Tuesday, June 21, 2011

Sheep Herding or Shepherding?

Though things have come a long long way since I was a child; if I were to make an overall assessment of the state of things at the local level in the Church, I'd still have to say that we are maintaining a culture of Sheep Herding.

Sheep Herding is distinguished by the method used to move the sheep from one destination to another.  The Sheep Herder drives the sheep from behind, commonly using dogs to bark and nip at their heels.  The Shepherd leads from the front inviting the trusting sheep to follow where he leads.

I do not doubt the sincerity of the Sheep Herders among us.  Their intent is to take us to the same destination as the Shepherds.  I just question the method.  During the past week I have had conversations with three individuals who are balking at the prospect of full participation in Church activity.  Each of them cited circumstances that make activity awkward, if not down right repulsive.  In short they have sore heels.  Their natural inclination is to avoid the Sheep Herder and his dogs and take their chances in the wilderness.  I also had a conversation with a Sheep Herder, who, observing a Sheep willing to chance the wilderness, said, "Let him!  I haven't got time to go chasing after him in his foolishness.  I've informed him of his duty; my duty is discharged!"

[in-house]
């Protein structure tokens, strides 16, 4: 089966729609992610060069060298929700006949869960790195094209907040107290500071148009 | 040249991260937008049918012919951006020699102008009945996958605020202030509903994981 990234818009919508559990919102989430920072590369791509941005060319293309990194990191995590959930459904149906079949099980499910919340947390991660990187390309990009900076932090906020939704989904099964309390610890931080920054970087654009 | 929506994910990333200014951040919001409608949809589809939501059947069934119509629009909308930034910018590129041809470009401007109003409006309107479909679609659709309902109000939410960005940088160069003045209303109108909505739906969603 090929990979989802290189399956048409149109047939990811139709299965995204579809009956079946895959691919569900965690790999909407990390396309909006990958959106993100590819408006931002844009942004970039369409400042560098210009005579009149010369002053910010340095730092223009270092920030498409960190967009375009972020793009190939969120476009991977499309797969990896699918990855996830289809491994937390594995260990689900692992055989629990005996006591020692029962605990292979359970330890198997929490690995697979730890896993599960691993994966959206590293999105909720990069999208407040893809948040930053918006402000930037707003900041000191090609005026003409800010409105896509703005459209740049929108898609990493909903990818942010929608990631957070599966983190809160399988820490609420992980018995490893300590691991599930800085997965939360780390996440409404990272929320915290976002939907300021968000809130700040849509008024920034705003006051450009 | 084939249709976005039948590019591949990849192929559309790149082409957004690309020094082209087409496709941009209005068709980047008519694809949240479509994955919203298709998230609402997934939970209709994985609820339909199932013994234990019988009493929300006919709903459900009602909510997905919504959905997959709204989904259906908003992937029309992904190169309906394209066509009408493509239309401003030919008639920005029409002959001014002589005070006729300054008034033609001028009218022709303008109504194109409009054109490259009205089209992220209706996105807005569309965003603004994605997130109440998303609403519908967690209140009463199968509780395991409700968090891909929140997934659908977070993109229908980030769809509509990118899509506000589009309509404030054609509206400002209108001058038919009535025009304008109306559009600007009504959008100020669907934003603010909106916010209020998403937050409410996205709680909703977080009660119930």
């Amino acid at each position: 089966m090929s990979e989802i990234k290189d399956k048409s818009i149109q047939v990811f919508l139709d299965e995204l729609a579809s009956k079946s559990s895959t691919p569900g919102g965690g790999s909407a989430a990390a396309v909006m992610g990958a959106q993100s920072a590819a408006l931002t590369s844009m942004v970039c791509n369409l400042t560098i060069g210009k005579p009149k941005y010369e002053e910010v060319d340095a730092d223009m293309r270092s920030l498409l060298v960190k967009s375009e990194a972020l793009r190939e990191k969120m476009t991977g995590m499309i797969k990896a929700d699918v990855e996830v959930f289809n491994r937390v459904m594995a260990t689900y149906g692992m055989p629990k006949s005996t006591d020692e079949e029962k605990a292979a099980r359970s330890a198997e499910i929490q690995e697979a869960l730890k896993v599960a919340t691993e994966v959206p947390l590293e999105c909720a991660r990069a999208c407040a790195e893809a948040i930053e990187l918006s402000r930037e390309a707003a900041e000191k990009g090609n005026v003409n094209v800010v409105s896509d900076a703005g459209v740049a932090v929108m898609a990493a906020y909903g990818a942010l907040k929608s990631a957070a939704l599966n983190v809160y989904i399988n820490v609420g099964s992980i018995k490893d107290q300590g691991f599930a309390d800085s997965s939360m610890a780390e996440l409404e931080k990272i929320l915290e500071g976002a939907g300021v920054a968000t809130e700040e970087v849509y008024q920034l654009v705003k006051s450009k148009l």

To my mind, this is a bit of Babylon creeping around in the culture of Zion.  Most of us in the work-a-day world are exposed to employers to ply tactics of Management By Objective.  Most of them misapply MBO as it was intended.  So, most of us are over exposed to a failed Leadership technique, which we despise, but having seen nothing better, continue to use.

The scenario is this:  Management establishes and assigns the objectives.  Labor is expected to produce the objectives and is judged, rewarded, punished or praised based upon the level to which the objectives are met.  If and when the objectives are met, Management ups the ante by extending the objectives to a higher, and then higher standards.  The temptation, as money is the object, is to create the objectives around productivity.  Management wants the Golden Egg.  Trouble is, most commonly, they want ever more eggs, while having no regard, or appropriate objectives, that apply to the proper care and feeding of the Goose.  (See Stephen R. Covey, 7 Habit of Highly Effective People.)

Too often we bring MBO to church with us and apply it to our callings.  We set attendance objectives, Home and Visiting Teaching objectives, service objectives, Temple attendance, and on and on.  Doing so, we seem to know no other means of achieving them than barking, threatening, scolding, and demanding.  The numbers become the Golden Egg and we have forgotten the Goose.  We are seeking our own Salvation instead of the Salvation of the Sheep.  We are quick to justify our positions with examples and scriptures.  I mean was Enos not using the Sheep Herding technique when he said: